Radiography (X-rays) are one of the most commonly performed imaging tests and are used to evaluate the joints, heart and lungs, abdomen, and spine. X-rays can show fractures, heart failure, pneumonia, kidney stones, arthritis, and bowel obstructions as well as many other conditions. They are painless, fast, and use very low doses of radiation.
Preparation: For most exams, no special preparation is required. If you are pregnant, or might be pregnant, be sure to inform the technologist. Wear comfortable clothing without metal (zippers, buckles, snap, buttons, underwires) in the area to be imaged.
Exam Process: The patient will be positioned to obtain the best images of the body structure to be imaged. You may be asked to turn or rotate to obtain different views or to hold your breath for a short period. The technologist will provide specific instructions.
Exam Time: 5 to 15 minutes.
Fluoroscopy uses video-type X-ray equipment and a contrast agent to view the structure being studied in motion. It also allows the physician to view and assess the structure of the organ being studied. It is especially useful for imaging the upper and lower digestive tract. Contrast agents may be introduced into the body through injection, swallowing or an enema.
Barium Enema (Lower GI)-BE
Commonly called a lower GI, is an X-ray examination of the large intestine (colon).
Preparation: A member of our team will contact by phone with specific instructions on preparing for the exam. Generally, you will be asked to follow a clear liquid diet for 24 hours prior to your exam. The evening before your exam, you will drink a 10 ounce bottle of magnesium citrate, followed by eight ounces of clear liquid. Drink at least 24 more ounces of clear liquid during the rest of the evening, before bedtime. Continue the clear liquids until your exam time. (If you are diabetic or take medications regularly, discuss preparation instructions with your healthcare provider.) Ninety minutes before your exam, insert a suppository. This will help ensure the bowel is clear.
Exam Process: You will be positioned on the exam table and an X-ray film will be taken to ensure the bowel is clean. The technologist will insert a small tube into the rectum and begin to pump a mixture of barium and water into the colon. Air may also be injected through the tube to help the barium thoroughly coat the lining of the colon. Next, a series of X-ray images is taken.
Exam Time: 30 to 60 minutes.
Upper Gastrointestinal Series-UGI
An upper GI is an X-ray examination of the pharynx, esophagus, stomach and first part of the small intestine.
Preparation: Don’t eat anything for 12 hours prior to your test. Follow a low-fiber diet for two to three days before your test. If you are diabetic or take regular medications, be sure to discuss these with your healthcare provider. If you are pregnant or there is a chance you could be pregnant, be sure to inform the technologist.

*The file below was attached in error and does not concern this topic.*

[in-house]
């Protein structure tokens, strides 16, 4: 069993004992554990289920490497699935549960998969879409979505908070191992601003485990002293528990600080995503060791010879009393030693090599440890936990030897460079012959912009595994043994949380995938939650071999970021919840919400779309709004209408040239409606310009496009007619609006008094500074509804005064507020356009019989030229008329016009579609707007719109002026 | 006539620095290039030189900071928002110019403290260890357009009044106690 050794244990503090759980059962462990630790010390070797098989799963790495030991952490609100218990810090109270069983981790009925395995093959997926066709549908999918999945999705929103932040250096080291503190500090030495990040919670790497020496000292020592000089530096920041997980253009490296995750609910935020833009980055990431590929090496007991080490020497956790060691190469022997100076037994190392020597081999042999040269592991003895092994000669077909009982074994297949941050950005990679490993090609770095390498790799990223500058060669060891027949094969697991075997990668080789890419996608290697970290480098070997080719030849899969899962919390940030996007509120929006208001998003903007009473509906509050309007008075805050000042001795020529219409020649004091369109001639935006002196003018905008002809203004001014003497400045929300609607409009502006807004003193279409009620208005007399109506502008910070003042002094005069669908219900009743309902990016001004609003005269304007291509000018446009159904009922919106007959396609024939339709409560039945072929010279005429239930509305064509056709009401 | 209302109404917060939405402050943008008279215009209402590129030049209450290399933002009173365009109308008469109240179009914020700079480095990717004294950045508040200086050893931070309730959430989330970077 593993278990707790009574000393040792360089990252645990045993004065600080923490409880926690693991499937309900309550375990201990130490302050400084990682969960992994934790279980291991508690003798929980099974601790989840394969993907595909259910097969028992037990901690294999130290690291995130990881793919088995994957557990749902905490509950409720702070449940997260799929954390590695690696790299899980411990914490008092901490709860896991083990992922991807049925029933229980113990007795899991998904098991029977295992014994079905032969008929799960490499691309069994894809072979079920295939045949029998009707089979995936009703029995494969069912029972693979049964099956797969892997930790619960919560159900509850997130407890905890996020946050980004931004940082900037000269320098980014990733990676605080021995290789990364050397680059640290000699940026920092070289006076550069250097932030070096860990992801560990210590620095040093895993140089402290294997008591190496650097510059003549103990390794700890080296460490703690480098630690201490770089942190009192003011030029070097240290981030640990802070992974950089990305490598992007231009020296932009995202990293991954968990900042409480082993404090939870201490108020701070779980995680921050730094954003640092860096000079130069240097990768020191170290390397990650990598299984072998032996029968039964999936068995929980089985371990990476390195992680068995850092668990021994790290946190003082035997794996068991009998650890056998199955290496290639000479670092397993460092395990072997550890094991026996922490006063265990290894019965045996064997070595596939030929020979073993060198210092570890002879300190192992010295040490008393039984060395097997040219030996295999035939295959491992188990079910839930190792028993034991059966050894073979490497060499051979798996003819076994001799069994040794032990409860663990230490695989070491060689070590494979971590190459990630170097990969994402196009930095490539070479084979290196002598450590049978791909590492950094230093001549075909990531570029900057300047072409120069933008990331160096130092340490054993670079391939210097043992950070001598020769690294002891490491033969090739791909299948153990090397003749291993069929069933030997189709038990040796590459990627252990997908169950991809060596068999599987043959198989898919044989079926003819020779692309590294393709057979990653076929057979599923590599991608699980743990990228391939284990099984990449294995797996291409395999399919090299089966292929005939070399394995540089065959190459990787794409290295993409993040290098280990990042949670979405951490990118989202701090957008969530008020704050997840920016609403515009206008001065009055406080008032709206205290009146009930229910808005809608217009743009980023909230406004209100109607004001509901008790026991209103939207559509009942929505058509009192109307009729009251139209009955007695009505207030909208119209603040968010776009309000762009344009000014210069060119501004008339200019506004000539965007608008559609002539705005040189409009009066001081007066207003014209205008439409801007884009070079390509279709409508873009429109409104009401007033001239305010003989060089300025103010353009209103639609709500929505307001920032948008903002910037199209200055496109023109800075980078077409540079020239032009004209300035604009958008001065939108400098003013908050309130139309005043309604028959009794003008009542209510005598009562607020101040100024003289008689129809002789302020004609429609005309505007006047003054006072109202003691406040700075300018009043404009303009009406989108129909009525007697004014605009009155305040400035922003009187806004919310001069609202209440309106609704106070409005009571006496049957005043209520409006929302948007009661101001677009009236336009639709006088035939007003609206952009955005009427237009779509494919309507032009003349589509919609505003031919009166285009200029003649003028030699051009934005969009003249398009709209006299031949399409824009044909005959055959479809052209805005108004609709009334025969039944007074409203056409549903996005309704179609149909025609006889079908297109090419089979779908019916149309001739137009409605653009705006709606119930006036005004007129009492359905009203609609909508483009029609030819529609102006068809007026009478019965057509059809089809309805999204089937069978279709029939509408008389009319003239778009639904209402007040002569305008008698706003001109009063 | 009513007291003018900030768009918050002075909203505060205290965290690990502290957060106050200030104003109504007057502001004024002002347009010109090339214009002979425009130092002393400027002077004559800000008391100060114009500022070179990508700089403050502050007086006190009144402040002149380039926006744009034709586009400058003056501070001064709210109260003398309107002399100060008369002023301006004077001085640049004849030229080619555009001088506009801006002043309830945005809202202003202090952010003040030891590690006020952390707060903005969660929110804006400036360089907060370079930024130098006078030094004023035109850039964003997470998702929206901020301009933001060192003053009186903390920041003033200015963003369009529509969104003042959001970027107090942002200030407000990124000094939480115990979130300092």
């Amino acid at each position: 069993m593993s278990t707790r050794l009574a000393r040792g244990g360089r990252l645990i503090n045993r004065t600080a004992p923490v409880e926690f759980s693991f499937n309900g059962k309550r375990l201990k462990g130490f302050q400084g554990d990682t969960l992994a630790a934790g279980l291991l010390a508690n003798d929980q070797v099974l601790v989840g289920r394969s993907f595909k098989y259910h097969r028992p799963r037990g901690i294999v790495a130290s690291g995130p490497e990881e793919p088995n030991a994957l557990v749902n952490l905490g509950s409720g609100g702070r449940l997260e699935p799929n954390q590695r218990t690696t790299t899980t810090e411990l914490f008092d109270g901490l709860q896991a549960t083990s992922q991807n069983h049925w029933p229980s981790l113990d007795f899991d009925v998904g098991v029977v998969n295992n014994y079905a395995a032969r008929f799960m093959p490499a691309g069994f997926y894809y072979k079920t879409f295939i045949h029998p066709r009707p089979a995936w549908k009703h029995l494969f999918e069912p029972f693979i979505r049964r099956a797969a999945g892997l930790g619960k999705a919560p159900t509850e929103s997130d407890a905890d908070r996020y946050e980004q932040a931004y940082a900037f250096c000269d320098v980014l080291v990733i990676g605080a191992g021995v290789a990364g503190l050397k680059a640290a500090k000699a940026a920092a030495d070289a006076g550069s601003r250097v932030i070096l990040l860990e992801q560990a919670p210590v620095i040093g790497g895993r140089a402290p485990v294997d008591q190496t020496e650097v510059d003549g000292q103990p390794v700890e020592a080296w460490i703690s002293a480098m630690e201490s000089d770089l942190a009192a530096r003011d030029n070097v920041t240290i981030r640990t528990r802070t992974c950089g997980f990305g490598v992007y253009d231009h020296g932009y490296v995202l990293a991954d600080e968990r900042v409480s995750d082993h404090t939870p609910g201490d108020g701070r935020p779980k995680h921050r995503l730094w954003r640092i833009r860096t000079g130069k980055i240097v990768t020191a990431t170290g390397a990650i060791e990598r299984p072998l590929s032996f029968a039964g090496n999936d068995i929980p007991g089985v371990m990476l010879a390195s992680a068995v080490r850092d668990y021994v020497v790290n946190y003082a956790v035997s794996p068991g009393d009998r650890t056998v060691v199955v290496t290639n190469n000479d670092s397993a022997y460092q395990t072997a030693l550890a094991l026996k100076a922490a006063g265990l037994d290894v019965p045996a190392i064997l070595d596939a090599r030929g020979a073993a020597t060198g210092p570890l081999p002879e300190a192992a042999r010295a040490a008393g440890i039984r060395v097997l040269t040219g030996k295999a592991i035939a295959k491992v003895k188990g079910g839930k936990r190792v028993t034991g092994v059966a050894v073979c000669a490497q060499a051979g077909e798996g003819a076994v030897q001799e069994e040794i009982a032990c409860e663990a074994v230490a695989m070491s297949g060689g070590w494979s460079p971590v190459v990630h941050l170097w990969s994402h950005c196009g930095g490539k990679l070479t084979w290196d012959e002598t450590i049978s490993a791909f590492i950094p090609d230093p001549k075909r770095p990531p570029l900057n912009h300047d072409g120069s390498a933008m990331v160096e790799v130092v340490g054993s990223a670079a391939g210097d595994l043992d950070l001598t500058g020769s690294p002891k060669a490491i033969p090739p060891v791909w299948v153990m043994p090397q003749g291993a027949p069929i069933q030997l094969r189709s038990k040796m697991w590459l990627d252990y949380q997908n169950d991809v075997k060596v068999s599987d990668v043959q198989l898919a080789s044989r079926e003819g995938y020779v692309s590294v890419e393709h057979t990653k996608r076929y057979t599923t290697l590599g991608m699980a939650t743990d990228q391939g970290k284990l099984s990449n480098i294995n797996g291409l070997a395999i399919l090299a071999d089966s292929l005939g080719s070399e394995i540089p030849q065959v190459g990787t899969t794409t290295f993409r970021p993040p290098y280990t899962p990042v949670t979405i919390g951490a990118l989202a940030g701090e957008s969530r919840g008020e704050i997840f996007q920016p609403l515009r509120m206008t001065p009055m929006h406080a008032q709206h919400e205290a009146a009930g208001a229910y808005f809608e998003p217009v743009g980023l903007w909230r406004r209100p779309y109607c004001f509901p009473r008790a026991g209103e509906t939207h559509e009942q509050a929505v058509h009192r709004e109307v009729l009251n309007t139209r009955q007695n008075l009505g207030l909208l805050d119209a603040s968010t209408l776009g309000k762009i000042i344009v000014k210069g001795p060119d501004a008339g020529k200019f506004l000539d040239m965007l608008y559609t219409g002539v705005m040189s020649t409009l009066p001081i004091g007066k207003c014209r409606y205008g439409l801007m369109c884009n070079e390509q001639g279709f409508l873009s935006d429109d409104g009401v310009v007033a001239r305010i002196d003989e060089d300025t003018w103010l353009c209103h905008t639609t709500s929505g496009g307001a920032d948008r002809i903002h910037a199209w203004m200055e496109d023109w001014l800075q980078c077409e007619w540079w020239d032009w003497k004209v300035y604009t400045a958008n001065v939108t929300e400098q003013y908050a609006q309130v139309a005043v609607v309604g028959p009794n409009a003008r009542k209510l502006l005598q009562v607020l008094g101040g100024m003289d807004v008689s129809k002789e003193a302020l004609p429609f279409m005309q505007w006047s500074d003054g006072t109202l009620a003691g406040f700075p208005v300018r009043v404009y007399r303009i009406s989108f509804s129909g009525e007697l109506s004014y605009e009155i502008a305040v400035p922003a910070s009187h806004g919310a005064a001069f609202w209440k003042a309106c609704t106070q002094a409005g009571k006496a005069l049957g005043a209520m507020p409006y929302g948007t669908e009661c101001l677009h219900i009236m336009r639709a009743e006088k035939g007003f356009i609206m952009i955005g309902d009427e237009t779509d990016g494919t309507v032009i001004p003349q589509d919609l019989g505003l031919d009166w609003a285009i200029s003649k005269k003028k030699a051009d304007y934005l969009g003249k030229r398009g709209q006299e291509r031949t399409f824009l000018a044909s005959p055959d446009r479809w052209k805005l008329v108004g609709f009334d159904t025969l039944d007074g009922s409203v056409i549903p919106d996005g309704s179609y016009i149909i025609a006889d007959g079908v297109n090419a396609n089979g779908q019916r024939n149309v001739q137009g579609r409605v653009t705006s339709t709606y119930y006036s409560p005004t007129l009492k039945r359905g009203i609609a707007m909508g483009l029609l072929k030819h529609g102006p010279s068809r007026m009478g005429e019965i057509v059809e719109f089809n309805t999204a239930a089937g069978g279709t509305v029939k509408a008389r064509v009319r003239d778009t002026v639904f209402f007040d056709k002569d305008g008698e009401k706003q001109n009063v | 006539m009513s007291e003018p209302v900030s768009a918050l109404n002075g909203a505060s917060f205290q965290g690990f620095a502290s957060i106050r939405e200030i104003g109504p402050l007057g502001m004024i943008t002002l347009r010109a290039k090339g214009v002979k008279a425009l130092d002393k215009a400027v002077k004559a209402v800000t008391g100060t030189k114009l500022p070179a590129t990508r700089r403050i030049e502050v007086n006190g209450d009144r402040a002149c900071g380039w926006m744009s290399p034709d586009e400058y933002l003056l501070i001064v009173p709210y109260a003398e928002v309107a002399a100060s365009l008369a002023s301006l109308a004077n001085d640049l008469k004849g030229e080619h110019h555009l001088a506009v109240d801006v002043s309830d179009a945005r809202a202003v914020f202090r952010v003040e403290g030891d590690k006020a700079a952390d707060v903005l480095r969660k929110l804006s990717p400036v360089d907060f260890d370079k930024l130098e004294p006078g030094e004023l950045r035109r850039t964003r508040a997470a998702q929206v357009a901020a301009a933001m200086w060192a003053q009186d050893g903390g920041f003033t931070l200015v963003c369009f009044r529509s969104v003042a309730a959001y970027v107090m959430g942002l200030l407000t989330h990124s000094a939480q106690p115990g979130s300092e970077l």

Exam Process: You will be given a thick, chalky-like substance (barium) to drink. As you drink the substance, x-rays will be taken as the barium passes through your digestive tract. The exam table may be positioned at different angles and your abdomen may be compressed in order to capture the best images. Some patients may be given baking soda crystals in addition to the barium to improve the images. These substances will pass from your body in 24 to 48 hours. Drinking plenty of fluids will help with this.
Exam Time: 30 to 60 minutes.
Small Intestines-Small Bowel Series
Small bowel radiography is an X-ray exam of the small intestines. It can be done alone or in conjunction with an upper gastrointestinal series.
Preparation: Do not eat or drink anything for 12 hours prior to your exam time. If you are diabetic or take regular medications, talk to your physician or healthcare provider about any special instructions. If you are pregnant or there is a chance you could be pregnant, be sure to inform the technologist.
Exam Process: The patient is instructed to drink liquid barium. An X-ray is taken every 15 minutes for one hour, and then every 30 minutes until the barium exits the small bowel. When the barium has traveled through the small intestines and begins to enter the large intestines, fluoroscopy may be used to view the small intestines.
Exam Time: Varies depending on transit time through the bowel. Allow at least 90 minutes.
Hysterosalpingography, also called uterosalpingography, is an X-ray examination of a woman's uterus and Fallopian tubes.
Exam Process: The patient is positioned on her back on the exam table, with her knees pulled to her chest or her feet held up with stirrups. A speculum is inserted into the vagina and the catheter is then inserted into the cervix. The speculum is removed and the patient is carefully situated underneath the fluoroscopy device. The contrast material then begins to fill the uterine cavity through the catheter and fluoroscopic images are taken. In some cases, if certain abnormalities are encountered, the patient will be asked to rest and wait up to 30 minutes so that a delayed image can be obtained. The patient may be asked to return the next day for another x-ray to check for scarring surrounding the ovaries.
Exam Time: 30 to 45 minutes